Have you ever lost toenails or gotten severe blisters on a hike?  What did you do to help remedy the situation? 

The Hiker Trash Dictionary

A few days ago I was leading a private day hike up to Mt. Cammerer in the Smokies.  After the first three miles of climbing you reach Low Gap on the Appalachian Trail.  This gap is a popular resting spot for hikers coming from all directions and there are often a few people sitting around chatting.  I greeted a fellow hiker here and discovered he and I follow each other Twitter. We swapped a few stories and discovered we had both thru hiked the Appalachian Trail before.  My client was super impressed by our "hiker speak" and how the language we were speaking quickly turned from English to some undecipherable hiker language for her.  For the next mile or so, while teaching her some facts about the Appalachian Trail, I also taught her a few hiker terms.  We decided it would definitely be helpful to see some of these terms written down somewhere, so I've dedicated this post to all wannabe hikers and the terms they'll be using soon. 

+NoBo - A Northbound thru hiker (on the AT this is someone hiking from Georgia to Maine)

+SoBo - A Southbound thru hiker (on the AT this is someone hiking from Maine to Georgia)

+Flip Flopper - someone who starts somewhere other than either terminus and is hiking either direction.  This hike is getting more and more popular on the AT due to the overcrowding on trail. 

+Section hiker - someone who isn't hiking the entire trail at one time

+Thru Hiker - a person hiking the entire trail at one time

+YoYo - hiking the entire trail in one direction, turning around, and going back the way you came in one season

+Triple Crowner - someone who hikes the "big 3" hiking trails in the US, consisting of the Appalachian Trail, Continental Divide Trail, and Pacific Crest Trail

+Yellow Blazer - someone who claims to be a hiker but skips ahead by hitchhiking (and always seems to somehow get the last spot at the hostel before you get there!)

+Pink Blazer - a hiker who chases a woman up the trail looking for love

+Purist - a hiker who insists on not missing a single white blaze, no matter the circumstances. Example - two trails lead out of a campsite or shelter, a purist will take the same trail out he took in to ensure not missing one single step of trail

+Zero - a rest day, often taken in town or at a hostel

+Nero - meaning you hiked nearly zero miles to get someplace to take a break

+Yogi - when you use your thru hiking powers to get free stuff. Example: when you approach a campground and find a large family, ask them if they know where a store is so you can go buy some snacks. They usually give you some!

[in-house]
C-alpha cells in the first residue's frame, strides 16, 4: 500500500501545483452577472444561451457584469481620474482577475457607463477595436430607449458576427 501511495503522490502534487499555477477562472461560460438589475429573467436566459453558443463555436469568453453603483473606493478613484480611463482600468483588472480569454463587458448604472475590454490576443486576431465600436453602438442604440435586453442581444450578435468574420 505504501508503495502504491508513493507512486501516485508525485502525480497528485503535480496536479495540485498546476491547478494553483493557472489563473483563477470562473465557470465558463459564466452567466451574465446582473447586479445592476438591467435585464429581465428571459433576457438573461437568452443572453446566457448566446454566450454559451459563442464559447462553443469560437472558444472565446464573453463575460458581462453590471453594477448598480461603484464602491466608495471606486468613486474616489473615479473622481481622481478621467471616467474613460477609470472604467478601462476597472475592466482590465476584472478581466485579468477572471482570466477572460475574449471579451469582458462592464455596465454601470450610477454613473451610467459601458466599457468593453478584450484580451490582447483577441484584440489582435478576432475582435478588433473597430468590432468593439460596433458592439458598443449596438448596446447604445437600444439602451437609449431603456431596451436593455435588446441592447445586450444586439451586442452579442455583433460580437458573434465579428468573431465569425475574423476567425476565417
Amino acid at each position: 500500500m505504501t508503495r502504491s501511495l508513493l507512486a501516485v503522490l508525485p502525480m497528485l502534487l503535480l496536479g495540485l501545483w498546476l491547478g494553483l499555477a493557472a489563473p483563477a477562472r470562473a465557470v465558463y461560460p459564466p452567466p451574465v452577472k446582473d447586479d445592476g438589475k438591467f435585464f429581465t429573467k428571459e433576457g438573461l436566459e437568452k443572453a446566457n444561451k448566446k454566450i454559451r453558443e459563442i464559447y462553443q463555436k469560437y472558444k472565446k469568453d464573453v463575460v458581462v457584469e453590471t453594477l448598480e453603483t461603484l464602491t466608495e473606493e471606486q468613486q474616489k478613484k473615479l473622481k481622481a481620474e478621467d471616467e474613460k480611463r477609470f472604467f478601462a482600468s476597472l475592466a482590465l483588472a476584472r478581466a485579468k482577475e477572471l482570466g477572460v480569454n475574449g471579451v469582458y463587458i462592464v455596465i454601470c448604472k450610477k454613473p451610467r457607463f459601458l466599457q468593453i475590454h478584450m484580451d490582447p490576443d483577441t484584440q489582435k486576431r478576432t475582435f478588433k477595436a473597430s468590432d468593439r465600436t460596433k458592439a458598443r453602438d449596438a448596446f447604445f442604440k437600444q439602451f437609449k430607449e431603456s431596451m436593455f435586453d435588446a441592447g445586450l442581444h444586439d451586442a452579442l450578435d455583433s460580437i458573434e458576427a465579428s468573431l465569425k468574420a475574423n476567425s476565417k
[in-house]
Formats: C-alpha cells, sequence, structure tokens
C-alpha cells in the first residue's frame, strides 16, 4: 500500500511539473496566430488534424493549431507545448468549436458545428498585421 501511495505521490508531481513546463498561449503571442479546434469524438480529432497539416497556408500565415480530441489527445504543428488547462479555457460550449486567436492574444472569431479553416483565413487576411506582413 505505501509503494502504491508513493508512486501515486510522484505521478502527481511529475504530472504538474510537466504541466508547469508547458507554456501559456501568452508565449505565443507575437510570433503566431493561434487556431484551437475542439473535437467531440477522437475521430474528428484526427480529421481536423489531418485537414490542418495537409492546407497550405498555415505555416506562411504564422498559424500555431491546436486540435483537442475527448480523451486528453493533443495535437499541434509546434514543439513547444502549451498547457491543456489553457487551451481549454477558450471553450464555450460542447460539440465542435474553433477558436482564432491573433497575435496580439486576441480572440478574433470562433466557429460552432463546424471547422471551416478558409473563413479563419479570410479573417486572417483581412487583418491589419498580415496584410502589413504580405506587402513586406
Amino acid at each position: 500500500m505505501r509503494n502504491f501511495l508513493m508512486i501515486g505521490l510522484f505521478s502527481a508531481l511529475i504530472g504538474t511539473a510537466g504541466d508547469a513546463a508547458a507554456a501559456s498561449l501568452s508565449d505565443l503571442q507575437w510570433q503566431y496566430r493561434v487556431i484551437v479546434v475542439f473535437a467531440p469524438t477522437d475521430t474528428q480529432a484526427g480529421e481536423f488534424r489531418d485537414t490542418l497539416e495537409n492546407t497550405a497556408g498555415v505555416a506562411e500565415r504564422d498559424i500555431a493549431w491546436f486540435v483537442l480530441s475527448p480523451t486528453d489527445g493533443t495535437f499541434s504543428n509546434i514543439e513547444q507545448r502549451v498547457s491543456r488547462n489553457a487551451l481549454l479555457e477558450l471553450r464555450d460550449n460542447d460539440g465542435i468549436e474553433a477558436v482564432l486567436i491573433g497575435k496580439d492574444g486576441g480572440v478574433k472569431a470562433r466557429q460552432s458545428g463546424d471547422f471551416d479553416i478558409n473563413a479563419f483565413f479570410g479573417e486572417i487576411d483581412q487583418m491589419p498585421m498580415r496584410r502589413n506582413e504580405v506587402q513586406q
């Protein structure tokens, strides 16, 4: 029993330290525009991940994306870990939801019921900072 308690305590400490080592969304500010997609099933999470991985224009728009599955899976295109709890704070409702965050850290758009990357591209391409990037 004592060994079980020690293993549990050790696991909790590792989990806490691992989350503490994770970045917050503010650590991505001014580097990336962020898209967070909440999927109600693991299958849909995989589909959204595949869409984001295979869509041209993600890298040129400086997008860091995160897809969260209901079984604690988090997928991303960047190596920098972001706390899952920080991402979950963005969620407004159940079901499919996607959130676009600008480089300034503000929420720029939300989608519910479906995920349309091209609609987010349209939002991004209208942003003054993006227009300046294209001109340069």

+Trail Angel - someone who helps hikers in need. This could be in the form of a free ride to town, does a load of laundry, or gives you a place to stay when you're injured. Trail Angels come in many forms!

+Trail Magic - getting something for nothing, usually when you need it most. Common forms of trail magic include getting free sodas, snacks, or candy at trail heads. 

+Trail Name - the alias a hiker goes by during a hike

+Slack Packing - when you leave most of your gear in your hostel/hotel room and get a ride out of town. Then, you hike back to your hotel/hostel for another night. 

+Hiker Midnight - the time hikers go to bed, which is usually after sunset, but can be any time a hiker determines based on how many long miles were hiked

+Hiker TV - the rare instance a long-distance hiker decides to build a campfire. We all sit at stare at the fire, AKA hiker TV

+Hiker Hunger - the ability to eat massive quantities of food due to the sheer number of calories you're burning on trail

+Hiker Box - a box set up at a hiker-friendly business that is kind of like "take a penny, leave a penny"; you can discard unwanted food or packed items and find someone elses' cast offs

+Hiker Trash - the way hikers describe themselves, a term of endearment. Hiker Trash refers to not only the bedraggled appearance, but also the terrible smell hiker carry on them at all times. 

+Bounce Box - a box you mail to yourself at different locations on trail; example - it's too hot to keep your puffy coat, so you bounce it ahead to where you'll be a month from now to avoid carrying it

+Mail drop - a box full of supplies mailed to yourself at a post office or hiker-friendly business

+Resupply - going into a town or store to stock up on food or fuel for your stove

There you have it - a list of commonly used hiker terms on distance hiking trails.  Are there any terms I forgot to mention here?  What would you add to the list?  Do you have a hobby with it's own "language?"

Trail Hygiene - So Much More Than Just Clean Hands!

Backpackers who have been on trail for more than a few days know that we don't smell like roses.  Your days have been spent sweating your way up and over mountains, across streams, and into camp.  If you've not been out on trail for a few months chances are it's harder than you remembered to walk those miles with a pack on.  All you want to do is make your supper, climb in your tent, and sleep like a log.  In fact, many long-distance hikers do the same thing! We push through long days to eat, sleep, wake, and repeat.  One thing that I definitely saw fall by the wayside was personal hygiene.  This post will be about how to keep yourself a little bit cleaner with minimal effort - which means so much more than just using hand sanitizer once a day!